Finally, also in display is the last original sixareen (six-oared boat) – the Far Haaf, which waited nearly 50 years to be displayed.


The Lanes

A network of narrow lanes, or closses, connects Commercial Street with Hillhead.

Law Lane, one of the most well preserved, has a view to downtown and the sea

Houses of Lerwick

The typical roof and chimney over garret windows of Lerwick houses.

One of the most common styles is the so-called Haa houses - thick walled, rectangular, tall, narrow, gabled buildings, often with pronounced garrets and crow-stepped gables (see the Garrison theater above).

The Broch of Clickimin


The Broch of Clickimin (or Clickimin broch) is a large and well preserved broch near Lerwick. Originally built on an island in a small loch, the structure contains a later wheelhouse.


It is situated within a walled enclosure and, unusually for brochs, features a large "blockhouse" between the opening in the enclosure and the door of the broch itself.

--------------------------------

Before leaving Lerwick, a visit to to the Peerie Shop for some knitwear - may be a fabulous Fair Isle jumper - and coffee with a cake at the side café.



Thursday, 7 February 2013

Lerwick, Shetland Islands
(part I )


Lerwick is the capital and main port of the Shetland Islands, located 160 km north of Scotland, on the east coast of the Shetland Mainland.



Lerwick is only 370 km south east of Tórshavn in the Faröe Islands, so both these are natural candidates to Pytheas's Ultima Thule. At least he must have been near around, in his exploration of the North Atlantic. On the other hand, Lerwick followed Scalloway as Viking capital of the Shetlands.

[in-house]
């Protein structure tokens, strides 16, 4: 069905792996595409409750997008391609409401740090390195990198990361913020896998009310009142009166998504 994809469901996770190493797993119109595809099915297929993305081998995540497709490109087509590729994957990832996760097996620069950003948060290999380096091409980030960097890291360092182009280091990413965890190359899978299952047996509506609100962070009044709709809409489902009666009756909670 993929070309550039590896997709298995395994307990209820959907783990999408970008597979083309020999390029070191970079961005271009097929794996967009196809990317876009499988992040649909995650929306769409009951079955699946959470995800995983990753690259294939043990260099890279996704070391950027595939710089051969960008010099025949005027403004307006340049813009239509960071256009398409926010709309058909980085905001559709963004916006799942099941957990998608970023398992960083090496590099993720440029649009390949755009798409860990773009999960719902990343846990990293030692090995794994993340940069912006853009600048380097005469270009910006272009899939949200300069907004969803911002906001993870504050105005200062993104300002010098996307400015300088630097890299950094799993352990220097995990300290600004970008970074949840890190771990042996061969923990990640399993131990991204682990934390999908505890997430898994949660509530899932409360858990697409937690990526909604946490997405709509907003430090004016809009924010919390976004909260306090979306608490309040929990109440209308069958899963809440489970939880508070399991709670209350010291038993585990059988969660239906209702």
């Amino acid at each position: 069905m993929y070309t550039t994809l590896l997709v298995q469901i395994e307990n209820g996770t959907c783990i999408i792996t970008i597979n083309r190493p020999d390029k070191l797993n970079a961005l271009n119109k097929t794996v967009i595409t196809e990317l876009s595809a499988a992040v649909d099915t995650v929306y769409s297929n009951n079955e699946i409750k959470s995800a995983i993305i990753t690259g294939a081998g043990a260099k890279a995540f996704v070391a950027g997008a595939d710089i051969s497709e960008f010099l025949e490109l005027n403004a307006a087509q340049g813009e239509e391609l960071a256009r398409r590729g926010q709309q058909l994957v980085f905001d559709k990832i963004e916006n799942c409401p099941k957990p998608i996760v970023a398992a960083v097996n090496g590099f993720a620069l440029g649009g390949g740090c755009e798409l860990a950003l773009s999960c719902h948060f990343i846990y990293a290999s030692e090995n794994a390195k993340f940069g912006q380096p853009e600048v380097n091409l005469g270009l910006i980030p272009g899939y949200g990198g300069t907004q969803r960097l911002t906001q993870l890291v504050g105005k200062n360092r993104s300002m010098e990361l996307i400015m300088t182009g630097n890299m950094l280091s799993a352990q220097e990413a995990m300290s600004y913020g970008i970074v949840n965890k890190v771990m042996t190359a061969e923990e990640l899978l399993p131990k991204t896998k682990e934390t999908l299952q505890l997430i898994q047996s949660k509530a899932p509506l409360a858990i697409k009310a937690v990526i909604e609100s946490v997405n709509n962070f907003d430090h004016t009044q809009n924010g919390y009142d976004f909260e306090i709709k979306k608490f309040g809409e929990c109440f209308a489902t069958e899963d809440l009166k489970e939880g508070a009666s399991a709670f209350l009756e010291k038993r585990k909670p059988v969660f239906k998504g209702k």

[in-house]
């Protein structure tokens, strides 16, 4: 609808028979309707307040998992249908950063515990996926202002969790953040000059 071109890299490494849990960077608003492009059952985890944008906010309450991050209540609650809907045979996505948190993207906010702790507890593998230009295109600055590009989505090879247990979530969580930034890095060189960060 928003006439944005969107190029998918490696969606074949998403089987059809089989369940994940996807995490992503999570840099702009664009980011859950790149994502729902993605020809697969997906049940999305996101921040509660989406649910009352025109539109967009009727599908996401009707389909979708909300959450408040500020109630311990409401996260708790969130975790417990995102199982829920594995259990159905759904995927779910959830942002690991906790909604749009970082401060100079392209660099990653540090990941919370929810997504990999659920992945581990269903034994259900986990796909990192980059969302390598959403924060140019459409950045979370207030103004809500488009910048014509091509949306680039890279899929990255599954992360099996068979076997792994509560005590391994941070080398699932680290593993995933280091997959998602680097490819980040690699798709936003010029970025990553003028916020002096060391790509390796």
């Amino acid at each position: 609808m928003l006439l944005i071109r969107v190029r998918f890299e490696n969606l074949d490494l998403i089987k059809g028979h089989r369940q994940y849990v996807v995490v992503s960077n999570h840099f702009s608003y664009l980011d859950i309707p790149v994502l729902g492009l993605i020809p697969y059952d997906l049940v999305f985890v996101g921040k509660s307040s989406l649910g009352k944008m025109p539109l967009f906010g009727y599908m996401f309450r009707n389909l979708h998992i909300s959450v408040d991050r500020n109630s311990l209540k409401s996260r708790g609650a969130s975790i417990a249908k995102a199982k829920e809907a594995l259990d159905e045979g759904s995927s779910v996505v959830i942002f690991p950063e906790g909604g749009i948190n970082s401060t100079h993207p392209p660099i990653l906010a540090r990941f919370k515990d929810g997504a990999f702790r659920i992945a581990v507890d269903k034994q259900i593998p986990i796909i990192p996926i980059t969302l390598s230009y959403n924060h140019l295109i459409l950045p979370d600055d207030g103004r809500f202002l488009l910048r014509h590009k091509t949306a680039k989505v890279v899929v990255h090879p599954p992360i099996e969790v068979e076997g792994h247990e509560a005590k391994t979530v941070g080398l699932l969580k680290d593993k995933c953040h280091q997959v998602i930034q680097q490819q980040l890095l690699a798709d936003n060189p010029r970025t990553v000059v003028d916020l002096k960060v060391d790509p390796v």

Replica of Viking ship outside Hay's dock

Coordinates: 60.15° N, 1.14° W
Population: ~ 7500



Lerwick is the most northerly town in Scotland.


Towns with similar names exist in southwestern Norway (Leirvik) and on the Faröe Islands (Leirvík), a name with roots in Old Norse meaning "bay of clay".

 The Esplanade at the town center


The most amazing about Lerwick is that such a remote town displays a rich heritage and offers cultural life as well as shopping opportunities one would not expect to find here.

The Market Cross (or Da Cross) is the gathering place in town, where the Christmas tree is placed and hundreds join to celebrate New Year:


Anderson &Co, knitwear, and the start of Commercial Street from Market Cross.

The main historic streets are Commercial street, St. Marcus and Market streets, King Harald and St. Olaf streets, and the Esplanade that runs by the bay.


The vibrant shopping life of Lerwick predominantly takes place along Commercial Street, ex - Da Street, with a varied range of architectural styles.

Commercial street and one of its famous shops, Clives Record Shop.


The oldest café bar in Lerwick, Da Noost.

The Esplanade forms the main Lerwick waterfront. In good weather, it's the place for a walk and a coffee.


The Peerie, shop and café.

In summer, the outside terrace can feel mediterranean !


The maze of streets in the old center can surprise at any corner:



Breiwick road has some terraced houses in a garden scenery, and a view over the sea:


Lerwick is also a lively fishing harbour, one of the most important in the UK.


Lerwick's Port Authority is in Albert building

Shetland Seafood Centre, in Alexandra wharf's Stewart building on the Esplanade

The architecturally stunning and energy efficient Solarhus (blue house, right)

The roofs and chimneys of Lerwick are a photographer's delight.

Some great rooftops:












Next post:
Cultural Lerwick - the most significant buildings and the Shetland Museum,

 
Christmas lights in Lerwick


-----------------------------------  
to be continued